For highly conservative investors who prefer to park the bulk of their savings in insurance policies and, more specifically, life insurance products, there is a disappointing development in store if they choose to or are forced to give up their policies before their term ends.

The Insurance Regulatory and Development Authority of India (IRDAI) came out with a formula late in March for calculating the surrender value in the case of non-linked life insurance products.

Going by the new surrender values that are mandated, policyholders will get only a small portion of their premiums if they forfeit their insurance before the maturity period and ask for their money to be returned.

Earlier, in December 2023, the IRDAI had come out with a proposal on surrender values in life insurance products and at that time, the regulator had suggested much larger amounts.

But the final regulations that kicked in from April 1 this year mandate much lower sums. There are also new norms for single-premium policies mandated by the IRDAI.

Read on for more on what policyholders can expect when they give up their insurance covers.

Eroded surrender values

Many traditional life insurance policies such as endowment or whole life products have a regular period premium paying timeframe that runs into several years.

Not all policyholders pay the premiums regularly and withdraw their money only upon maturity. Some are forced to surrender their policy and take whatever is on offer, usually because they need the money urgently. A few others may feel they have bought a product not suited to their needs and may choose to give it up.

So, when a policyholder surrenders a life insurance product, the IRDAI has specified the values to be paid back as a proportion of the premiums paid. The later the period when you surrender the policy, the higher is the amount you get back.

The latest norms suggest that only 30 per cent of the premium is to be returned upon surrendering a life insurance policy if the premium is paid for only one year and it is surrendered in the second year.

When a policy is surrendered in the third year, you can get back 35 per cent of the premiums. Between the fourth and seventh years, giving up your life insurance policy will get you 50 per cent of the total premiums paid.

The highest amount you can get back is 90 per cent of the premiums paid if you surrender your policy in the last two years of life insurance product’s maturity.

A few examples will make it clearer as to what you would get for surrendering your policy at various times.

Let’s assume a life insurance policy with an annual premium of ₹1 lakh that runs for a period of 15 years.

If you surrender your policy in the second year, you will get 30 per cent of the premium paid (₹1 lakh), which would be ₹30,000.

In case you forfeit your life insurance product in the third year, you will get back 35 per cent of ₹2 lakh (premium paid for two completed years), which would be ₹70,000.

When you give up your policy in the fifth year, you will get back 50 per cent of the premiums paid (₹4 lakh), which would be ₹2 lakh.

Finally, in case you surrender your policy in the fourteenth year, you will get 90 per cent of the premiums you paid (₹13 lakh), which totals to ₹11.7 lakh.

Thus, even if you hold your policy for over a decade and pay premiums regularly, but surrender a year ahead of maturity, you will still get an amount that is less than what you paid.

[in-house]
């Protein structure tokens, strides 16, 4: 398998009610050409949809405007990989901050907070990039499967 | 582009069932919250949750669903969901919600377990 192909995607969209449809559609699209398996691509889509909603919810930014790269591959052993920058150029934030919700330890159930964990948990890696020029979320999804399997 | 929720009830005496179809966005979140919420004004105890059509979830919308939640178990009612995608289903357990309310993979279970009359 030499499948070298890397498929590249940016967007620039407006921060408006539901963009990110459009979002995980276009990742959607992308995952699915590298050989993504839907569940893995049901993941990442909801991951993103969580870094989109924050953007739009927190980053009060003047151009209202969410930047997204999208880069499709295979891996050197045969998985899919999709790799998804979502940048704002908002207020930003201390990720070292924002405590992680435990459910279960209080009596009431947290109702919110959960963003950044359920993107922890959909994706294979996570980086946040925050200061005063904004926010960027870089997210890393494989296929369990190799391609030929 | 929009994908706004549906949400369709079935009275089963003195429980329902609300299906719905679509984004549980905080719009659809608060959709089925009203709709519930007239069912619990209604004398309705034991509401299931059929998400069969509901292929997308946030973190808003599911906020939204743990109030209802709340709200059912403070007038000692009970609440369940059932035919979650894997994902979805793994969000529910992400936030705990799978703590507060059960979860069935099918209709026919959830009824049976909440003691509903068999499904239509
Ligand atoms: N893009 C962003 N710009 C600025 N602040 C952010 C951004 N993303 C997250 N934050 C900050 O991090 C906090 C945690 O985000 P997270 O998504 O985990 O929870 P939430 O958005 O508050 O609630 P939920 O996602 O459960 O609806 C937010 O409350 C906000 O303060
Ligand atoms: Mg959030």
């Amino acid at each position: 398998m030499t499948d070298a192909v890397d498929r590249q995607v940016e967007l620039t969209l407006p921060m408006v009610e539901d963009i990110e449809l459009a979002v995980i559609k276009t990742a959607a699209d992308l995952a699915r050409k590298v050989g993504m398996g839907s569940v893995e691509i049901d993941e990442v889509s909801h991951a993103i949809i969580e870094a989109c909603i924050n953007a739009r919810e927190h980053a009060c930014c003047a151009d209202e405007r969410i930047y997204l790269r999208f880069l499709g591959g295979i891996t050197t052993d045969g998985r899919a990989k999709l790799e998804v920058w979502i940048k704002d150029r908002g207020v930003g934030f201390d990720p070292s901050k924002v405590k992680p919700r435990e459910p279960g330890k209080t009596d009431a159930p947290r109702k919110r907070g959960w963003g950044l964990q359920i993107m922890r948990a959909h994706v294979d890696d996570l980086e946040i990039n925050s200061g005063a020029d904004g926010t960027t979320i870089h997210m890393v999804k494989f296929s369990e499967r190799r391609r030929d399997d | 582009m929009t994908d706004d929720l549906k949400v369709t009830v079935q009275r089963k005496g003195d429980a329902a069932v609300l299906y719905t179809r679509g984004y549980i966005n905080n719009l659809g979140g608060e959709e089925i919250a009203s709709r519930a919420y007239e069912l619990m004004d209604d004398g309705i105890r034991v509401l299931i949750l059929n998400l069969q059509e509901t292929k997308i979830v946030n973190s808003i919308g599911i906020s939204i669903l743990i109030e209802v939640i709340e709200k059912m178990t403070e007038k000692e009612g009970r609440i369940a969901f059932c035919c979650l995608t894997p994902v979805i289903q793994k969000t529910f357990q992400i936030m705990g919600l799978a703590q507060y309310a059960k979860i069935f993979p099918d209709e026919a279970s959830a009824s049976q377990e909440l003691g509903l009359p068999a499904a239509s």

Reneging on earlier proposal

For a perspective on what these surrender values mean, it would be interesting to look at what policyholders would have got in return had IRDAI’s December 2023 draft proposal been mandated.

The regulator had then suggested a threshold limit up to which surrender charges would have to be paid. Beyond this limit, any premium paid would be returned to the policyholder.

When we take the same example as cited earlier with ₹1 lakh annual premium and 15 years policy, but with a threshold limit of ₹25,000, the surrender values would have shot up sharply.

The IRDAI had suggested 30 per cent for policies surrendered after payment of two premiums and 35 per cent for premiums paid beyond three years for calculating the surrender value of the threshold limit.

So, a policy surrendered in third year would have two premiums (₹2 lakh) paid. Here, the threshold limit for two years would be ₹50,000 (₹25000 for two years). When 30 per cent of ₹50,000 is calculated, we get ₹15,000. From the balance (above threshold limit) ₹75,000 paid for two years, we would get ₹1,50,000. Therefore, the surrender value would be the total of the two, which is ₹1.65 lakh.

A policy surrendered in the fifth year would give a surrender value of ₹3.35 lakh. In the fourteenth year, you would get a surrender value of ₹10.89 lakh.

For single-premium products, the surrender value would be 75 per cent of the premiums paid if given up within three years. The value would be 90 per cent from the fourth year onwards.

What’s in it for policyholders

As seen in the illustrations, the surrender value is significantly lower with the new regulatory norms, compared to the earlier proposal. For the initial few years, the difference is in the range of 40-60 per cent. It is only closer to the maturity period that the new norms seem to offer a slightly better deal for policyholders who choose to surrender.

For investors, the clear lesson is ideally not to buy traditional products, given their low life coverage and returns.

If they do end up giving in to the marketing pitch of an insurance agent and take a policy, ideally, staying the course till maturity is the best option. Even if you don’t pay premiums beyond a point, at least not surrendering would save you from certain losses, though returns would still be low.

And building a separate emergency fund is advisable so that you don’t have to surrender a life insurance policy at sub-optimal values to cover your contingency money requirements.